Scott H on October 8, 2013 at 8:12 AM

Tom Coburn (RINO-OK) on local talk radio. Says this won’t be resolved before the 17th. But the 17th is an artificial deadline and the problem is that there is no debt ceiling- Congress just keeps raising it. We need to cut up the credit cards.

Happy Nomad on October 8, 2013 at 8:12 AM

A debt-limit bill isn’t a “spending authorization”, but merely the ability to spend what’s already been authorized by the CR. Therefore it can originate in the Senate.

jwehman on October 8, 2013 at 8:14 AM

‘If my Republican friends believe that increasing our debt by almost $800 billion today and more than $3 trillion over the last five years is the right thing to do, they should be upfront about it. They should explain why they think more debt is good for the economy.

How can the Republican majority in this Congress explain to their constituents that trillions of dollars in new debt is good for our economy? How can they explain that they think it’s fair to force our children, our grandchildren, our great grandchildren to finance this debt through higher taxes. That’s what it will have to be. Why is it right to increase our nation’s dependence on foreign creditors?

They should explain this. Maybe they can convince the public they’re right. I doubt it. Because most Americans know that increasing debt is the last thing we should be doing. After all, I repeat, the Baby Boomers are about to retire. Under the circumstances, any credible economist would tell you we should be reducing debt, not increasing it. Democrats won’t be making arguments to support this legislation, which will weaken our country. Weaken our country.’

- Senator Harry Reid, 2006

Resist We Much on October 8, 2013 at 8:14 AM

Another way to ‘handle this’ is that the Senate can pass a bill with any language. The House can then have a bill with the exact same language, but not technically the Senate bill, and pass that. The House bill will then be sent to the Senate, and the Senate can pass the House bill presumably without a problem, as it’s identical to something they already passed.

Scott H on October 8, 2013 at 8:12 AM

The House better not even be thinking of passing the Senate’s “clean” increase in the debt ceiling. Any such legislation needs to come with real and significant methods of debt reduction.

Happy Nomad on October 8, 2013 at 8:14 AM

All revenue bills must start in the House, Spending bills can originate in either chamber. Raising the debt ceiling is not about increasing revenue, just borrowing and spending. Of course, this fact throws into doubt the constitutionality of Obamacare since it the ruled a tax. The issue of where it originate has yet to be addressed in the court ruling.

Laurence on October 8, 2013 at 8:16 AM

A delightful friend on Facebook posted this. Its rather hilarious

A mini history of the government shutdown from the GOP.

libfreeordie on October 8, 2013 at 8:10 AM

Hillarious because there isn’t one bit of truth in the “timeline.” But you’re a worthless troll, nobody takes you seriously.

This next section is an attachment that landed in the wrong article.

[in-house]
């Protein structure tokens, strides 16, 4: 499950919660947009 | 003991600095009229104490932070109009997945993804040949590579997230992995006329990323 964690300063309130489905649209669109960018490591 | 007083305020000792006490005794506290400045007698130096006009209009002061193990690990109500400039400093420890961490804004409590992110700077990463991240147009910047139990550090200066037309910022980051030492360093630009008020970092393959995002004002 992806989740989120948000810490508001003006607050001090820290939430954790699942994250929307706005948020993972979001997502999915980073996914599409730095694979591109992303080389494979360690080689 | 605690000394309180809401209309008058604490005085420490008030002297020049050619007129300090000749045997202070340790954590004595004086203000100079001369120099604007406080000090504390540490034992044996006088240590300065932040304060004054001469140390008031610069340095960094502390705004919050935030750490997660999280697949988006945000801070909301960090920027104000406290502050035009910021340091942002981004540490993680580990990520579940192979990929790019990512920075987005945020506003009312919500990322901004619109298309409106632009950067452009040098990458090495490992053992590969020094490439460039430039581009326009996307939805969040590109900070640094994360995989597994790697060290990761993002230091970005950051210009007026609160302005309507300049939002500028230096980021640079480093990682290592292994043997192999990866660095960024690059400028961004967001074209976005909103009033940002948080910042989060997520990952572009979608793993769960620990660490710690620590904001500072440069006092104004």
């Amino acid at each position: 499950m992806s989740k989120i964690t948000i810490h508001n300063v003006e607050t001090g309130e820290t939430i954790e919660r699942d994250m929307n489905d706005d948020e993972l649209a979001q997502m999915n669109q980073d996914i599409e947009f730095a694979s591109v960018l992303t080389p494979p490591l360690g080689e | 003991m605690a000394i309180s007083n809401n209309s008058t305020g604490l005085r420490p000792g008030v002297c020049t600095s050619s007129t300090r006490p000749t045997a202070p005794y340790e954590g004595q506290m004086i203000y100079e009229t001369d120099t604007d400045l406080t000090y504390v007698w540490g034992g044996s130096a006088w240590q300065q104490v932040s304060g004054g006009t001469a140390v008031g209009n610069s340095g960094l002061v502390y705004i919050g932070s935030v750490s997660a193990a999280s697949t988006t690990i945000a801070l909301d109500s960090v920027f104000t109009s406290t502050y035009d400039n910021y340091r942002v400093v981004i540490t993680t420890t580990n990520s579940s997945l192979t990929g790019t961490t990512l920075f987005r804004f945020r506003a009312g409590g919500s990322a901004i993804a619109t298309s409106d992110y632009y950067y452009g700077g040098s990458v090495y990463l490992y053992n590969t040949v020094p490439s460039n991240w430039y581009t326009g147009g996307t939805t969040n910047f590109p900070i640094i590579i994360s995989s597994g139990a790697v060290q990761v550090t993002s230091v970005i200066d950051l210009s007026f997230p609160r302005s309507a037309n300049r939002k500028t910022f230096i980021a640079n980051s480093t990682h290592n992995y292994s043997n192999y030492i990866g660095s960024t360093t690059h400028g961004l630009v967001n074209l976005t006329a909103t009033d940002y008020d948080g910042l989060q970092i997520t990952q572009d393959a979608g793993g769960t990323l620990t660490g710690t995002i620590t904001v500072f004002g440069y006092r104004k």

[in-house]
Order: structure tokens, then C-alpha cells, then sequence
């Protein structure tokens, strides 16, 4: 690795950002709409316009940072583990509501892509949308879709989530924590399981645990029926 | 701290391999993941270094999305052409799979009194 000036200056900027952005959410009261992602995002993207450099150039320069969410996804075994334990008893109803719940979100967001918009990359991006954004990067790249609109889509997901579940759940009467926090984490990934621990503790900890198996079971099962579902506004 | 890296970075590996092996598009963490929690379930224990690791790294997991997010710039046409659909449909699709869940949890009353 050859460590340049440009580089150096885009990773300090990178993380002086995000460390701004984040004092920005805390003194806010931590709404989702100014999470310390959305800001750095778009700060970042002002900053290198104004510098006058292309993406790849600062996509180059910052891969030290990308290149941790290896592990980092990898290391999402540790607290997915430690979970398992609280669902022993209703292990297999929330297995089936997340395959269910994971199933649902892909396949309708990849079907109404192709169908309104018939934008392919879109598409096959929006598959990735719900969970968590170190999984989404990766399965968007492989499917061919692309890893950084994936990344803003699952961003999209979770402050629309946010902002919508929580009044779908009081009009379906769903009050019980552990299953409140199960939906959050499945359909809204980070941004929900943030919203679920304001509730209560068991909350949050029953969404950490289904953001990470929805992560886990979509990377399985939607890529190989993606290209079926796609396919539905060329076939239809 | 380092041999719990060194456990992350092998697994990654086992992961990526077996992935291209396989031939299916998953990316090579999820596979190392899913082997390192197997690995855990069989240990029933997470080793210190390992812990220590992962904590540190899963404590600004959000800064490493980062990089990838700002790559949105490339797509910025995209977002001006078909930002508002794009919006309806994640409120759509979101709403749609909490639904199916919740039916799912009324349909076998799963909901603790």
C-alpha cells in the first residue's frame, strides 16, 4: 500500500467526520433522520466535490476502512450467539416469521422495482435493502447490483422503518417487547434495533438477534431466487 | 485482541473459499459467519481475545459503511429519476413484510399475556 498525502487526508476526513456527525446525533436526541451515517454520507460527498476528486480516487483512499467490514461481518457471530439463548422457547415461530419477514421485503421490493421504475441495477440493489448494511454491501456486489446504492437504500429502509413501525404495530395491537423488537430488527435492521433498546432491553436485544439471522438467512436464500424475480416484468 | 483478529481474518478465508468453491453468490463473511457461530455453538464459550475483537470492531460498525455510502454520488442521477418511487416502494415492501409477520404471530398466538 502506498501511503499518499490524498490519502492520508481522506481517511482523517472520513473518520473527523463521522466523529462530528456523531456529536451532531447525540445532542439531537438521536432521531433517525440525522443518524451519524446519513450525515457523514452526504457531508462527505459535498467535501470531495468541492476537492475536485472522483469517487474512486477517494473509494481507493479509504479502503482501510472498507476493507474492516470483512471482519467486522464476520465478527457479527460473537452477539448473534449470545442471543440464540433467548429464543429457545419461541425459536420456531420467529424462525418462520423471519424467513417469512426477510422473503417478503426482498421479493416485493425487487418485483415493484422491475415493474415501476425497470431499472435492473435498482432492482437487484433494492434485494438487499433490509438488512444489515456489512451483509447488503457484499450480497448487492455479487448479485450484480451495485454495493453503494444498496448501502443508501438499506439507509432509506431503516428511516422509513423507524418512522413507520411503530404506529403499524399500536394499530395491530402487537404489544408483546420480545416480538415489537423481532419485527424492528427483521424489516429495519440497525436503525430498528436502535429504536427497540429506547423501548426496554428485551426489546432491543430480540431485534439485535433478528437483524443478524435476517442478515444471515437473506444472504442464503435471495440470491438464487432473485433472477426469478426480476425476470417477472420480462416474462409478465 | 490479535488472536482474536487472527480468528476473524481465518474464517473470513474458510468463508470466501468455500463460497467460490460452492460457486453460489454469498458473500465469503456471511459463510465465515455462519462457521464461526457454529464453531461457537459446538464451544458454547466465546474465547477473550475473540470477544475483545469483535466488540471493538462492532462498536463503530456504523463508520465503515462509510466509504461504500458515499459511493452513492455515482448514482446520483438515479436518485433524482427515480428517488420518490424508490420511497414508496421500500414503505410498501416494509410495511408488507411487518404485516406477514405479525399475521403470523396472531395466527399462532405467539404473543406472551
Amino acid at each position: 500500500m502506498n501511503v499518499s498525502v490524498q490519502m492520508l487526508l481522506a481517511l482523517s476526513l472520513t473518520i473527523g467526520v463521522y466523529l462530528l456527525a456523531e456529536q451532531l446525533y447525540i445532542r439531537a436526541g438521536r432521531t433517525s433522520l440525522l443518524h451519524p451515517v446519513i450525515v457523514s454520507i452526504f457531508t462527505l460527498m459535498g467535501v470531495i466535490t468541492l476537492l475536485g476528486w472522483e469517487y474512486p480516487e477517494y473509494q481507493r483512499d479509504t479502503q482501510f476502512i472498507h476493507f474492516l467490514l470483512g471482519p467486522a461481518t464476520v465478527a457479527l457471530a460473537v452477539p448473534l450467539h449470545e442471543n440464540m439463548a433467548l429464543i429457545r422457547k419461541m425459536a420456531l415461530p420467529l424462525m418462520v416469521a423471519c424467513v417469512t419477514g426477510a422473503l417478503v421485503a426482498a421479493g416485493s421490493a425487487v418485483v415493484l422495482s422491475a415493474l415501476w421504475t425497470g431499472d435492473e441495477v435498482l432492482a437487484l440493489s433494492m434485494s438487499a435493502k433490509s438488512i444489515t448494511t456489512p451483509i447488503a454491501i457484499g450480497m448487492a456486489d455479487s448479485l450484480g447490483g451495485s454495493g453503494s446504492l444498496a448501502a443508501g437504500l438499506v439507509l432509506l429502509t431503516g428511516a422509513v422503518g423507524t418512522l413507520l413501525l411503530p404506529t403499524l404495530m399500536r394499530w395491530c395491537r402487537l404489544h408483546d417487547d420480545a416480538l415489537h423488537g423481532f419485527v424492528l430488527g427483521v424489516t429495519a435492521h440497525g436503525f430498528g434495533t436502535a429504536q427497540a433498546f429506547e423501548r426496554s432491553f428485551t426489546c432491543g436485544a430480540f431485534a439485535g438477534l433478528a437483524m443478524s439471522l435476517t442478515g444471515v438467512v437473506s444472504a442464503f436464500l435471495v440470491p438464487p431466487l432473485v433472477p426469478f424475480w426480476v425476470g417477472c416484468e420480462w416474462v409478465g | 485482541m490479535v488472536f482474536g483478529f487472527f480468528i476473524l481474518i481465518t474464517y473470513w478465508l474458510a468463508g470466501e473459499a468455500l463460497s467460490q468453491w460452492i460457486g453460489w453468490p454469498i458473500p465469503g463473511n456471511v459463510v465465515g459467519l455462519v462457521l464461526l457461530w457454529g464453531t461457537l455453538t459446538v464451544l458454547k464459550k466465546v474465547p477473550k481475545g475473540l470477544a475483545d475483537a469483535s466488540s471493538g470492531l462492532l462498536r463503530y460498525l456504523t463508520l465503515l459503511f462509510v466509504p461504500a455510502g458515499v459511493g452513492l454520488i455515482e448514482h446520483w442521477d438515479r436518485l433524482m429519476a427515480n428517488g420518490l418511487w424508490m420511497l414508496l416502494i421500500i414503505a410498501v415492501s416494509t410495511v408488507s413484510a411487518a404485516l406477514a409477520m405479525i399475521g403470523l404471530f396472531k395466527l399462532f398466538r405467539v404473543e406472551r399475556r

Happy Nomad on October 8, 2013 at 8:17 AM

Good linky rwm…..will someone in the gop senate reread into the record?

cmsinaz on October 8, 2013 at 8:18 AM

At least it’s clean, so it must be OK, right? It’s not like those dirty bills the Republicans keep pushing. Unfortunately a substantial portion of the public will think so.

claudius on October 8, 2013 at 8:18 AM

There is no “economic catastrophe” impending if we hit the debt ceiling. We cannot default, as has been pointed out.

It is certainly true the world economy might be rocked if we can’t throw lavish White House parties paying Jay-Z and Beyonce to entertain, but we survived Live Aid and we might make it through this, too.

Obama’s gloomy predictions on sequester and now shutdown haven’t come true, other than showing him to be a mean-spirited jerk, and the debt ceiling might be the final blow for the boy who cried “Wolf!”

Adjoran on October 8, 2013 at 8:19 AM

Since it is not at all clear to many, here and elsewhere, that a debt ceiling increase is not that same as a CR it needs to be explained.

The clean CR issue is what is responsible for the government (non) shutdown. A CR is a spending authorization in lieu of a budget which the Senate has not passed in 5 years. This is an insignificant issue compared to:

The debt ceiling increase is needed to allow the government to pay its obligations. This is of vital importance to our nation and must be passed immediately! It affects the confidence that lenders and user of the dollar as a reserve currency can have in the full faith and credit of the US. It is not something to be trifled with.

MJBrutus on October 8, 2013 at 8:20 AM

“We shouldn’t be dismissing anything out of hand, whether it’s the debt ceiling or what we’re going to do with this government shutdown,” Sen. Lisa Murkowski, R-Alaska, said. “We’ve got a situation where you’ve got a calendar running, you’ve got people who are frustrated and upset, so let’s figure it out so let’s just give them what they want and be done with it.”


Fixed for Republican surrender impulses

ExpressoBold on October 8, 2013 at 8:21 AM

Adjoran on October 8, 2013 at 8:19 AM